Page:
Related, especially in that it indicates that ISM is overly optimistic in characterizing the current situation as expansion: “Markit’s final manufacturing PMI dipped to 50.8 during the fourth month of the year, compared to the 51.5 seen in March. That’s the weakest performance since September 2009.”

Here’s a quote from the report cited at the link:

“The April PMI data suggest there’s no end in sight to the current downturn in manufacturing activity. The survey indicates that factory output is dropping at an annualized rate of approximately 3%, and factory headcounts are being culled at a rate of around 10,000 per month,” Chris Williamson, chief economist at Markit, commented in a release.

If the GDP of mananufacturing, about one-eighth of the economy, is contracting at a 3 percent rate, the rest of the economy has to be growing at a 1 percent annual rate. Who believes that it really is, especially given that the separate mining and utilities sectors included in industrial production are also declining?

Positivity: Now THAT’S a tip: Twitter raises R13‚000 for RMF waitress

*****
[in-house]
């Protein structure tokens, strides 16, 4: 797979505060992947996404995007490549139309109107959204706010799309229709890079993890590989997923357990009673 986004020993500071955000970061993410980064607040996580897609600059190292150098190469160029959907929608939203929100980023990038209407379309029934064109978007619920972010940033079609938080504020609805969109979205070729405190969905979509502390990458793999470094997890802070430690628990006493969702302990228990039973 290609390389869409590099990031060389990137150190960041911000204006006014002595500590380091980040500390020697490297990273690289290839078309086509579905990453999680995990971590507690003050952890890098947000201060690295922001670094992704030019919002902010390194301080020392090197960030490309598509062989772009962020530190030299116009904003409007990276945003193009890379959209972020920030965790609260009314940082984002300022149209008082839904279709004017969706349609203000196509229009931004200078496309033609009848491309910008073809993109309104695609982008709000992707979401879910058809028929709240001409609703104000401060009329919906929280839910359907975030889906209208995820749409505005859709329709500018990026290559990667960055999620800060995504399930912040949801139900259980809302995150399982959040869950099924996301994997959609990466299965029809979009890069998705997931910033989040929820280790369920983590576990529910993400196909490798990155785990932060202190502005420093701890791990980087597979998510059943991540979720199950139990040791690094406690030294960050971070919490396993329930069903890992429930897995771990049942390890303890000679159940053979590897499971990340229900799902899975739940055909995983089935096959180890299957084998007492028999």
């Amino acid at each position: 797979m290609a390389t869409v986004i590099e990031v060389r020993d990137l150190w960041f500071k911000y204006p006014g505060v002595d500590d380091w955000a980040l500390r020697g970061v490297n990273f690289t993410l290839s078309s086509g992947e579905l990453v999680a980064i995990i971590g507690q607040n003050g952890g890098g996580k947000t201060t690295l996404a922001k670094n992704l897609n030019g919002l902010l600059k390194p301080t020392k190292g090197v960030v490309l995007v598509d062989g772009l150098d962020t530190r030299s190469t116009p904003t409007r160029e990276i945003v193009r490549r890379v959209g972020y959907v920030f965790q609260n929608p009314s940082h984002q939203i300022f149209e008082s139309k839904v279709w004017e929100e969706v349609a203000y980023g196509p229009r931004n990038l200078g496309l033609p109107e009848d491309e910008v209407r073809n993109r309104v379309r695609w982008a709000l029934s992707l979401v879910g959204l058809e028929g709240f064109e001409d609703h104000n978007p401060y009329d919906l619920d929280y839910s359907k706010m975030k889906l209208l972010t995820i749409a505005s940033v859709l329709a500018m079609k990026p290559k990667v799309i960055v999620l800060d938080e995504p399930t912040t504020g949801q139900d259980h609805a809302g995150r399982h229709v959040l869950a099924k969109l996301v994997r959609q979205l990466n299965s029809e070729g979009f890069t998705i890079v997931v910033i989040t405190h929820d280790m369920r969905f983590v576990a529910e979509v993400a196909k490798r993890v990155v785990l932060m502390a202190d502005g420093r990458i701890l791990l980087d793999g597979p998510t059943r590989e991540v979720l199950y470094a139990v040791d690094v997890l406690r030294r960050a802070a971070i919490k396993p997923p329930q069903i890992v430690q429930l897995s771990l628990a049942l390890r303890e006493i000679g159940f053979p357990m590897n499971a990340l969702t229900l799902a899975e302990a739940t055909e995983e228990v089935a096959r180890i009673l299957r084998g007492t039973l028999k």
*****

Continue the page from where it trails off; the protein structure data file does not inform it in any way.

Filed under: Positivity — Tom @ 8:42 am

From Cape Town, South Africa:

30 April, 2016 12:41

A kind-hearted gesture towards the Cape Town waitress reduced to tears by a #RhodesMustFall activist has snowballed into a R13‚000 tip for the employee.

Donations received from as far afield as England‚ Canada and Germany swelled a fund for the waitress to R13‚381 by 11am on Saturday‚ according to Roman Cabanac of Johannesburg‚ one of the three men behind the Twitter campaign.

The first gift – R50 – came from Sihle Ngobese‚ the spokesman for Western Cape social development MEC Albert Fritz‚ who went to the ObzCafe after work on Friday to find the waitress.

She had been reduced to tears by Ntokozo Qwabe‚ an RMF leader at Oxford University‚ who then posted a Facebook rant about what he and fellow activist Wandile Dlamini had done.